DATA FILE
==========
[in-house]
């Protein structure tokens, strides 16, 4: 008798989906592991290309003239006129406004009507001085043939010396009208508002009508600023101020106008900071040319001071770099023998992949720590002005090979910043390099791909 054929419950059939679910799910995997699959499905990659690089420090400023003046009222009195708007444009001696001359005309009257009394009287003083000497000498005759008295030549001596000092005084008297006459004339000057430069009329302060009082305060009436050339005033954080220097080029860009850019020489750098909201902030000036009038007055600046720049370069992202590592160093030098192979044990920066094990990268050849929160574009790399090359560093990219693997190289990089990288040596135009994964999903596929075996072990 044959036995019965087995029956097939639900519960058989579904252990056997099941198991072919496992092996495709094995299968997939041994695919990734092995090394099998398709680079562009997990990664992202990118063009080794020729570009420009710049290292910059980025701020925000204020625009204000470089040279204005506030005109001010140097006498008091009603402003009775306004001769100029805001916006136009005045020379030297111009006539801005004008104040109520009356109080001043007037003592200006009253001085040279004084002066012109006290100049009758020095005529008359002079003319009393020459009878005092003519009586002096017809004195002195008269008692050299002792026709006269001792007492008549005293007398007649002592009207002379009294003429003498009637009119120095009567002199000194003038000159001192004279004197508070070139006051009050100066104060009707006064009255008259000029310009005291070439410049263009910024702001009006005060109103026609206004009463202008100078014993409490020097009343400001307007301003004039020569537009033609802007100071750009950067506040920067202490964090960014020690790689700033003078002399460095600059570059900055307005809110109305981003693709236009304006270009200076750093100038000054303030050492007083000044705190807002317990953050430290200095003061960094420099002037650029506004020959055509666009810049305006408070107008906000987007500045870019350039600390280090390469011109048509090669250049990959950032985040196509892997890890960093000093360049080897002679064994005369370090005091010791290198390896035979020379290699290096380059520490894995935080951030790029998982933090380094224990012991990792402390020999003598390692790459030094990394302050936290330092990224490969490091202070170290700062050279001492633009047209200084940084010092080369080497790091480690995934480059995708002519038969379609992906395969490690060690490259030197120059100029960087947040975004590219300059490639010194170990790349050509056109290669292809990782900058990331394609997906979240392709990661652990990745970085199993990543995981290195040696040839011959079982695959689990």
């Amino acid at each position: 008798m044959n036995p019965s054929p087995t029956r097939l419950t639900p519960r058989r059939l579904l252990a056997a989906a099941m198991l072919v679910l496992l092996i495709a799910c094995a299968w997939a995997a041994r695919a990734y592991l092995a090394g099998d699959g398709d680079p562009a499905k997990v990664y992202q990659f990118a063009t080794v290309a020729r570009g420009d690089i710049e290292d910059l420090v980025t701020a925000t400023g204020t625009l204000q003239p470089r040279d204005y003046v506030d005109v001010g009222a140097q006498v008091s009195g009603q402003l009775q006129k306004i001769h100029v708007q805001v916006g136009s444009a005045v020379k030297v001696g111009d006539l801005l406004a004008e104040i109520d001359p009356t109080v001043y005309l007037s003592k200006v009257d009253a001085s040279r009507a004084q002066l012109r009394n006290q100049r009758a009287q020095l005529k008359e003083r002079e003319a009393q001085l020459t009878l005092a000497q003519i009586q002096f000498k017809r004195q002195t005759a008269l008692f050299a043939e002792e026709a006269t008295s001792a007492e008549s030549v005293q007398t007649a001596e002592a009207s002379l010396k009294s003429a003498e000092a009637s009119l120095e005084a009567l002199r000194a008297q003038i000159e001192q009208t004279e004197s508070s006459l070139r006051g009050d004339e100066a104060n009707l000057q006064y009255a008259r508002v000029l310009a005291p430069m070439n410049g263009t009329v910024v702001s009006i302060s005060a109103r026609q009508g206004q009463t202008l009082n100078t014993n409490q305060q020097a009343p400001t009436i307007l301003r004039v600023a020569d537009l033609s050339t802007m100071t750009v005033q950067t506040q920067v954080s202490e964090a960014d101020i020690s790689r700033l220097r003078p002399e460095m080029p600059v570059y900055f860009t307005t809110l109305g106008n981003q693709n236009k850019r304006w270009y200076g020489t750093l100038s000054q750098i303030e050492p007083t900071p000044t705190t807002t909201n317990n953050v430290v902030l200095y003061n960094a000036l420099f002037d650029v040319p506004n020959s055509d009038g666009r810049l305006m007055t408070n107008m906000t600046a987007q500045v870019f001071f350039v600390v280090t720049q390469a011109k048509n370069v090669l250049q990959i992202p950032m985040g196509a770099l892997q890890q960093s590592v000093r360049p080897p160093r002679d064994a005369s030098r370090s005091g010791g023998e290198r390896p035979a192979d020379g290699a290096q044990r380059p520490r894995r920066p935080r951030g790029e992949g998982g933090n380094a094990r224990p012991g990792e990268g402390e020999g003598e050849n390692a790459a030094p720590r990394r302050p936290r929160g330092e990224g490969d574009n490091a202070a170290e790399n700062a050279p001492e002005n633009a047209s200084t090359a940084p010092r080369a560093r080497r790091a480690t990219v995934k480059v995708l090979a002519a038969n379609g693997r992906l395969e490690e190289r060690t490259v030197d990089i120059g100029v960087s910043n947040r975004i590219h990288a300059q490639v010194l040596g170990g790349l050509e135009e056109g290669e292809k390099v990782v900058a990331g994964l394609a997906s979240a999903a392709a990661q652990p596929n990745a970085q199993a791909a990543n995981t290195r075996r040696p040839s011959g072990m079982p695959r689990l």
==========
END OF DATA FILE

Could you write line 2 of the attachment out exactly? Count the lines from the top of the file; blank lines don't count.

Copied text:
């Protein structure tokens, strides 16, 4: 008798989906592991290309003239006129406004009507001085043939010396009208508002009508600023101020106008900071040319001071770099023998992949720590002005090979910043390099791909 054929419950059939679910799910995997699959499905990659690089420090400023003046009222009195708007444009001696001359005309009257009394009287003083000497000498005759008295030549001596000092005084008297006459004339000057430069009329302060009082305060009436050339005033954080220097080029860009850019020489750098909201902030000036009038007055600046720049370069992202590592160093030098192979044990920066094990990268050849929160574009790399090359560093990219693997190289990089990288040596135009994964999903596929075996072990 044959036995019965087995029956097939639900519960058989579904252990056997099941198991072919496992092996495709094995299968997939041994695919990734092995090394099998398709680079562009997990990664992202990118063009080794020729570009420009710049290292910059980025701020925000204020625009204000470089040279204005506030005109001010140097006498008091009603402003009775306004001769100029805001916006136009005045020379030297111009006539801005004008104040109520009356109080001043007037003592200006009253001085040279004084002066012109006290100049009758020095005529008359002079003319009393020459009878005092003519009586002096017809004195002195008269008692050299002792026709006269001792007492008549005293007398007649002592009207002379009294003429003498009637009119120095009567002199000194003038000159001192004279004197508070070139006051009050100066104060009707006064009255008259000029310009005291070439410049263009910024702001009006005060109103026609206004009463202008100078014993409490020097009343400001307007301003004039020569537009033609802007100071750009950067506040920067202490964090960014020690790689700033003078002399460095600059570059900055307005809110109305981003693709236009304006270009200076750093100038000054303030050492007083000044705190807002317990953050430290200095003061960094420099002037650029506004020959055509666009810049305006408070107008906000987007500045870019350039600390280090390469011109048509090669250049990959950032985040196509892997890890960093000093360049080897002679064994005369370090005091010791290198390896035979020379290699290096380059520490894995935080951030790029998982933090380094224990012991990792402390020999003598390692790459030094990394302050936290330092990224490969490091202070170290700062050279001492633009047209200084940084010092080369080497790091480690995934480059995708002519038969379609992906395969490690060690490259030197120059100029960087947040975004590219300059490639010194170990790349050509056109290669292809990782900058990331394609997906979240392709990661652990990745970085199993990543995981290195040696040839011959079982695959689990």